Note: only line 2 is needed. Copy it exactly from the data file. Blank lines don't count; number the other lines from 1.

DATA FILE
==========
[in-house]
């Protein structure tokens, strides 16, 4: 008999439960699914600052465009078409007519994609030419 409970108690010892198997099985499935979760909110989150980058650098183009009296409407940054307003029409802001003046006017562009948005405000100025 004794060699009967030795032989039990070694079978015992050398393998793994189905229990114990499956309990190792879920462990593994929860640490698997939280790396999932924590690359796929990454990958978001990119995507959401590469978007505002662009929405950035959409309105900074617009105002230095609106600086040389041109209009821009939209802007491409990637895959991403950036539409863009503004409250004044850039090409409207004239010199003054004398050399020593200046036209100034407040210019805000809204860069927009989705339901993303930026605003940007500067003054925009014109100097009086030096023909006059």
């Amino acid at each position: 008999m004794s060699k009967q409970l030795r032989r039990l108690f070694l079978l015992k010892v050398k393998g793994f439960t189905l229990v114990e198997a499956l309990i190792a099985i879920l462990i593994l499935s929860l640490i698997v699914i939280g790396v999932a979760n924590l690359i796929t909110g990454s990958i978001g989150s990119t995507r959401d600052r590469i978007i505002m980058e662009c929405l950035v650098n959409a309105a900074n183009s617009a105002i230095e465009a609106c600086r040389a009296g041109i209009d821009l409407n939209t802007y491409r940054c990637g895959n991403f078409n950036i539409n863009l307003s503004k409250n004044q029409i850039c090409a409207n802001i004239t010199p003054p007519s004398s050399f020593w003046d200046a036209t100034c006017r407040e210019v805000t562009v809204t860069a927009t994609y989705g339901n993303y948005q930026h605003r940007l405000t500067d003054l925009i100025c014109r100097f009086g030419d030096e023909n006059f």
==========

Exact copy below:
């Protein structure tokens, strides 16, 4: 008999439960699914600052465009078409007519994609030419 409970108690010892198997099985499935979760909110989150980058650098183009009296409407940054307003029409802001003046006017562009948005405000100025 004794060699009967030795032989039990070694079978015992050398393998793994189905229990114990499956309990190792879920462990593994929860640490698997939280790396999932924590690359796929990454990958978001990119995507959401590469978007505002662009929405950035959409309105900074617009105002230095609106600086040389041109209009821009939209802007491409990637895959991403950036539409863009503004409250004044850039090409409207004239010199003054004398050399020593200046036209100034407040210019805000809204860069927009989705339901993303930026605003940007500067003054925009014109100097009086030096023909006059």